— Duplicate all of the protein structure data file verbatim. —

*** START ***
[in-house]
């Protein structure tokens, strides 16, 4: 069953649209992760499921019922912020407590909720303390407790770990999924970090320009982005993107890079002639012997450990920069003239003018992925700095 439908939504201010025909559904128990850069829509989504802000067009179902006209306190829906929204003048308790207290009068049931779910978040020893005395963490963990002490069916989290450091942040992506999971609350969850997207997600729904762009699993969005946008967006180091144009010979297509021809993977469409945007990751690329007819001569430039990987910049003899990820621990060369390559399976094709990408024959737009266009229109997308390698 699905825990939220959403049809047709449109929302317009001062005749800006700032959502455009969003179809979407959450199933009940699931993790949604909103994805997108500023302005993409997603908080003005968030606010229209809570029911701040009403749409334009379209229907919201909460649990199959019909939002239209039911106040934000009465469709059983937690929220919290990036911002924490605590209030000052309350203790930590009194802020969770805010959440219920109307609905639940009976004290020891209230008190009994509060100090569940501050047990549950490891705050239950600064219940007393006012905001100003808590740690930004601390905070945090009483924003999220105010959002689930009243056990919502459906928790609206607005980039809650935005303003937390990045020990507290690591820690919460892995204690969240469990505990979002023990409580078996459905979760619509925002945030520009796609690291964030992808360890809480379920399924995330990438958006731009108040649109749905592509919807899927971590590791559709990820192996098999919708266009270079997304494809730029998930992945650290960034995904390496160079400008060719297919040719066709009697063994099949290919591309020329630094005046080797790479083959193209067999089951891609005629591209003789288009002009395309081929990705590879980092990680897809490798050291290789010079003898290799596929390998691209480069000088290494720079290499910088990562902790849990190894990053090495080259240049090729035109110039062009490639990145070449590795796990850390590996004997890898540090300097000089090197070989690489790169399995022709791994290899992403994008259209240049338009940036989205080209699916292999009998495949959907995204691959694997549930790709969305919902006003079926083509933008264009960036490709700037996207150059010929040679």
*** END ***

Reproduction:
[in-house]
């Protein structure tokens, strides 16, 4: 069953649209992760499921019922912020407590909720303390407790770990999924970090320009982005993107890079002639012997450990920069003239003018992925700095 439908939504201010025909559904128990850069829509989504802000067009179902006209306190829906929204003048308790207290009068049931779910978040020893005395963490963990002490069916989290450091942040992506999971609350969850997207997600729904762009699993969005946008967006180091144009010979297509021809993977469409945007990751690329007819001569430039990987910049003899990820621990060369390559399976094709990408024959737009266009229109997308390698 699905825990939220959403049809047709449109929302317009001062005749800006700032959502455009969003179809979407959450199933009940699931993790949604909103994805997108500023302005993409997603908080003005968030606010229209809570029911701040009403749409334009379209229907919201909460649990199959019909939002239209039911106040934000009465469709059983937690929220919290990036911002924490605590209030000052309350203790930590009194802020969770805010959440219920109307609905639940009976004290020891209230008190009994509060100090569940501050047990549950490891705050239950600064219940007393006012905001100003808590740690930004601390905070945090009483924003999220105010959002689930009243056990919502459906928790609206607005980039809650935005303003937390990045020990507290690591820690919460892995204690969240469990505990979002023990409580078996459905979760619509925002945030520009796609690291964030992808360890809480379920399924995330990438958006731009108040649109749905592509919807899927971590590791559709990820192996098999919708266009270079997304494809730029998930992945650290960034995904390496160079400008060719297919040719066709009697063994099949290919591309020329630094005046080797790479083959193209067999089951891609005629591209003789288009002009395309081929990705590879980092990680897809490798050291290789010079003898290799596929390998691209480069000088290494720079290499910088990562902790849990190894990053090495080259240049090729035109110039062009490639990145070449590795796990850390590996004997890898540090300097000089090197070989690489790169399995022709791994290899992403994008259209240049338009940036989205080209699916292999009998495949959907995204691959694997549930790709969305919902006003079926083509933008264009960036490709700037996207150059010929040679």